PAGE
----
Pacific Investment Management Co.’s Mohamed El-Erian said lower than-forecast U.S. growth suggests additional monetary stimulus remains on option for the Federal Reserve even though there is no immediate need for action.
“If we continue this weakening trend, the Fed will come back in and try to sustain this market and this economy,” El- Erian, the chief executive officer of the world’s largest manager of bond funds, said during an interview on Bloomberg Television’s “In the Loop” with Betty Liu. “I don’t think there is an immediate need now.”
The central bank remains “prepared to do more as needed,” Fed Chairman Ben S. Bernanke said on April 25 at a press conference following a meeting of the Federal Open Market Committee in Washington, where policy makers reiterated their pledge to keep borrowing rates at record lows through 2014.
Gross domestic product, the value of all goods and services produced in the U.S., rose in the first quarter at a lower-than- forecast 2.2 percent annual rate after a 3 percent pace, Commerce Department figures showed today in Washington. The median forecast of economists surveyed by Bloomberg News called for a 2.5 percent rise.
“What I worry about most is a repeat 2010 and 2011,” said El-Erian, “where we start the year really strongly and, come the second and third quarter, it slows down and we lose momentum that is so important to sustain a really good recovery.”
The U.S economy needs to add 250,000 to 300,000 jobs every month if we are to “seriously start reducing unemployment to something that is acceptable,” El Erian said. “The labor market is cooling off and doing so too early.”
Hiring by American employers trailed forecasts in March, with the 120,000 increase in payrolls reported by the Labor Department the smallest in five months and less than the most pessimistic estimate in a Bloomberg News survey of economists. The unemployment rate fell to 8.2 percent from 8.3 percent as people left the labor force.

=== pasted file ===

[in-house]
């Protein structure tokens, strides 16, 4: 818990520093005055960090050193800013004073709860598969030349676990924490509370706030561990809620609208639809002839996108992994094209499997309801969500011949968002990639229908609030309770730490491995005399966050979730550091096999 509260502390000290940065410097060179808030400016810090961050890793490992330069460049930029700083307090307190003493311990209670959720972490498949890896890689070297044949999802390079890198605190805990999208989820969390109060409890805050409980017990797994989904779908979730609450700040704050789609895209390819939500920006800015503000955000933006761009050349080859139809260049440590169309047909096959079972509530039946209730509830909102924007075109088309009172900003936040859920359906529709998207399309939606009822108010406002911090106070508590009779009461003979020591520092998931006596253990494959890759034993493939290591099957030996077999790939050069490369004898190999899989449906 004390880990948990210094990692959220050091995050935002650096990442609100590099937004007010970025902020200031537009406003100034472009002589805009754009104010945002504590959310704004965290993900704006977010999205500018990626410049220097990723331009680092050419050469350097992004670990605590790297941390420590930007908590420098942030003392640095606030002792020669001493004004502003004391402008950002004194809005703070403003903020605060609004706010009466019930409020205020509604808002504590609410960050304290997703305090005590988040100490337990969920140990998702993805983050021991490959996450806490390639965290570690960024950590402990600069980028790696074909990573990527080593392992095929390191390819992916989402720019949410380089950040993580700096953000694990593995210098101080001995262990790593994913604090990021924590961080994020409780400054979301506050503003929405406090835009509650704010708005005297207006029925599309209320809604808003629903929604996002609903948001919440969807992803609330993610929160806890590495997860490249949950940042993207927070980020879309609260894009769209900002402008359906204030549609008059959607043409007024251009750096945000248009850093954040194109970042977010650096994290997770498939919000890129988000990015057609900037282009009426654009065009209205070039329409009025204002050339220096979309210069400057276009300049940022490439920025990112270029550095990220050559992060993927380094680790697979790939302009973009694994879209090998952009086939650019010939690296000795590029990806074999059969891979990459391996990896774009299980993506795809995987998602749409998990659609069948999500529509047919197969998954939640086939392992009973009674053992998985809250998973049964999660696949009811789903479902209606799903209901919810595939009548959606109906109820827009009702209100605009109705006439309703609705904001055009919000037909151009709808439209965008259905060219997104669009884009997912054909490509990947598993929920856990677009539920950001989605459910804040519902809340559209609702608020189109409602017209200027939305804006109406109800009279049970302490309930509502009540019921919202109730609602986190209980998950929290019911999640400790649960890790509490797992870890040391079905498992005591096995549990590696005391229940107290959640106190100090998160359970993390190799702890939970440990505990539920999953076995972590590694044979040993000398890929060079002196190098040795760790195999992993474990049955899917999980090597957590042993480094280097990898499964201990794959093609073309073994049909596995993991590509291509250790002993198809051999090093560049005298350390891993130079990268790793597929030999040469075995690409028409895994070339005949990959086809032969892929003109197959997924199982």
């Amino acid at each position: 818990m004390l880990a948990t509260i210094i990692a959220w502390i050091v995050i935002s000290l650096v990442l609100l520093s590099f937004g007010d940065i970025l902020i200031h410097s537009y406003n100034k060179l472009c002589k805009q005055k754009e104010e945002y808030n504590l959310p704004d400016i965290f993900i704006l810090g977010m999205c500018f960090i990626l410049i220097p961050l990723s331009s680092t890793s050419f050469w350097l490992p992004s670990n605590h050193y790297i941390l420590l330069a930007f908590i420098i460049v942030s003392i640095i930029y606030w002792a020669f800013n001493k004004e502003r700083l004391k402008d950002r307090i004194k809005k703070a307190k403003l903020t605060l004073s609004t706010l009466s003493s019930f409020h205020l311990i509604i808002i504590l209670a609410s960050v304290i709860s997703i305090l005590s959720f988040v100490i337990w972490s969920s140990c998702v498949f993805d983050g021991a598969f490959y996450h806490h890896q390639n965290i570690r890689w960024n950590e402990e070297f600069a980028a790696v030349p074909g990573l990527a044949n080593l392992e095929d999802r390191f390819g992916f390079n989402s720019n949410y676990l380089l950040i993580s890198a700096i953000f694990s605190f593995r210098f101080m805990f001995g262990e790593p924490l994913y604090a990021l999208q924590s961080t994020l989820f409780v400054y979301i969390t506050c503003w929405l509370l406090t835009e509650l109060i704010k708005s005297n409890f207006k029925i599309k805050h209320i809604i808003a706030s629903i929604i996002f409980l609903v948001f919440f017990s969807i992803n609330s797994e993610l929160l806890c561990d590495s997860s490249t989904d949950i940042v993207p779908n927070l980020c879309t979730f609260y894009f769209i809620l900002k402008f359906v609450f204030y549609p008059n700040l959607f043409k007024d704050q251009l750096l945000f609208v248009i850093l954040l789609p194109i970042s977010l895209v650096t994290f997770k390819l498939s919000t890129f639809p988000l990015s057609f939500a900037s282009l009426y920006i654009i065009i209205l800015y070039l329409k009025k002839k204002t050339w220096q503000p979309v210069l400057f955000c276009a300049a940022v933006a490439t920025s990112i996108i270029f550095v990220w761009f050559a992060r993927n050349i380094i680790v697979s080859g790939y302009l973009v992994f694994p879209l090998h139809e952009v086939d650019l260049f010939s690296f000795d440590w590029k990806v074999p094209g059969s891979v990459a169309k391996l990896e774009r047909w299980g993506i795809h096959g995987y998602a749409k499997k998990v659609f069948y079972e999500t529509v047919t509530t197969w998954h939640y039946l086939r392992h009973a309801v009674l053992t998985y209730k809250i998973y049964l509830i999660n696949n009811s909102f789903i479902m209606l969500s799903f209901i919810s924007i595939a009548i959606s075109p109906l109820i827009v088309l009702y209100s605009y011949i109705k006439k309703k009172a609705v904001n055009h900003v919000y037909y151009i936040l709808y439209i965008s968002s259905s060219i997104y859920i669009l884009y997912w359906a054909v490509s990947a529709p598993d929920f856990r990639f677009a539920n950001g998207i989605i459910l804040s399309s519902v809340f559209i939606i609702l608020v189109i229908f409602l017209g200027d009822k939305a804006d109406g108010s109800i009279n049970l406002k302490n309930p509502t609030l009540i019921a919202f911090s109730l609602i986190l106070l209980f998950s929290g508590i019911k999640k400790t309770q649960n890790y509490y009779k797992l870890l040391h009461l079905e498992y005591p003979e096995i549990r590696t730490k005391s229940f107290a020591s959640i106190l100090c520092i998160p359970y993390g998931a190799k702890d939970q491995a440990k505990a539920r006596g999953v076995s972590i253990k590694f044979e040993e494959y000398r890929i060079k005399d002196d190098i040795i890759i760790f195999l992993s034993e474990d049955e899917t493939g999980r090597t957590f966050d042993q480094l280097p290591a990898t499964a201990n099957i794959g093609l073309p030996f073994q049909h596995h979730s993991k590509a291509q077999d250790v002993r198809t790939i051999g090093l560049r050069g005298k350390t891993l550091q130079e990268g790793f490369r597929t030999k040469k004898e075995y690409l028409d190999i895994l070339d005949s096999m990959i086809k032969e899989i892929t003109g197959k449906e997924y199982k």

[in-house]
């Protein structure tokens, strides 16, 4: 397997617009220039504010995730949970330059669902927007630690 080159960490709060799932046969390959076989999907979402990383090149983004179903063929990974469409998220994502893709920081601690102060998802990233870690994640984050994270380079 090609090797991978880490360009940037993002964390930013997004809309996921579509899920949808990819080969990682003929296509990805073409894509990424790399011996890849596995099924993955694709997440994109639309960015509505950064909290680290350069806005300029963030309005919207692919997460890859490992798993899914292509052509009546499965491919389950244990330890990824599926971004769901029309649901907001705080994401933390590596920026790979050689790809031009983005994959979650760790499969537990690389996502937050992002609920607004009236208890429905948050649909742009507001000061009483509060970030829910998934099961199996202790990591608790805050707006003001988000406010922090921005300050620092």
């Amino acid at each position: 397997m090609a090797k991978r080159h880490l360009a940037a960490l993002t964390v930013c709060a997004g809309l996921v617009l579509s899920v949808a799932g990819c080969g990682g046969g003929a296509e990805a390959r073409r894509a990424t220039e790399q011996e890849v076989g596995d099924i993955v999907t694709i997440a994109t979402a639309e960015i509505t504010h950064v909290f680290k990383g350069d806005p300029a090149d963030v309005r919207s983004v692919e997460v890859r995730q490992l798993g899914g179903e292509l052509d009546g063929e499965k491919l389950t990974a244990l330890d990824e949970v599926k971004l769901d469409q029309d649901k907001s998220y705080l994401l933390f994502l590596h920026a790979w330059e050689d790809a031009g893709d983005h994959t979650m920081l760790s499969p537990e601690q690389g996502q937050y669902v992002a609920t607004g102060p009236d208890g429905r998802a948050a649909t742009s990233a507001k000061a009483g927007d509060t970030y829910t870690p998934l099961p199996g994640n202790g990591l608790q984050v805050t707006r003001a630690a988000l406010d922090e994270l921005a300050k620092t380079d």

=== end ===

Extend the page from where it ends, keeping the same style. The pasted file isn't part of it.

Fed officials forecast April 25 the unemployment rate would average 7.8 percent to 8 percent in the final three months of this year versus a forecast of 8.2 percent to 8.5 percent in January, according to central tendency estimates.
The central bank is pursuing a maturity-extension program announced in September to replace $400 billion of short-term debt in its portfolio with longer-term securities. The Fed purchased $2.3 trillion of debt in two rounds of quantitative easing that have become known as QE1 and QE2 as part of its efforts to support the world’s biggest economy.
‘Retooling and Retraining’
Policy makers need to do more outside of monetary policy to heal the economy, El Erian said.
“We need labor retooling and retraining, we need education reform and public-finance reform,” El-Erian said. “There is a whole set of things that need to be done that aren’t being done. Therefore the economy is going forward, but going forward much slower than what is needed.”
Pimco’s Total Return fund (PTTRX:US), the world’s largest mutual fund at $252 billion, has returned 5.9 percent in the past year, beating 53 percent of its peers, according to data compiled by Bloomberg. It gained 1.7 percent during the past month, better than 99 percent of competitors.
Pimco, a unit of the Munich-based insurer Allianz SE (ALV), managed $1.77 trillion of assets as of March 31, including assets managed on behalf of its parent’s affiliated companies.
To contact the reporters on this story: Cordell Eddings in New York at firstname.lastname@example.org; Betty Liu in New York at email@example.com
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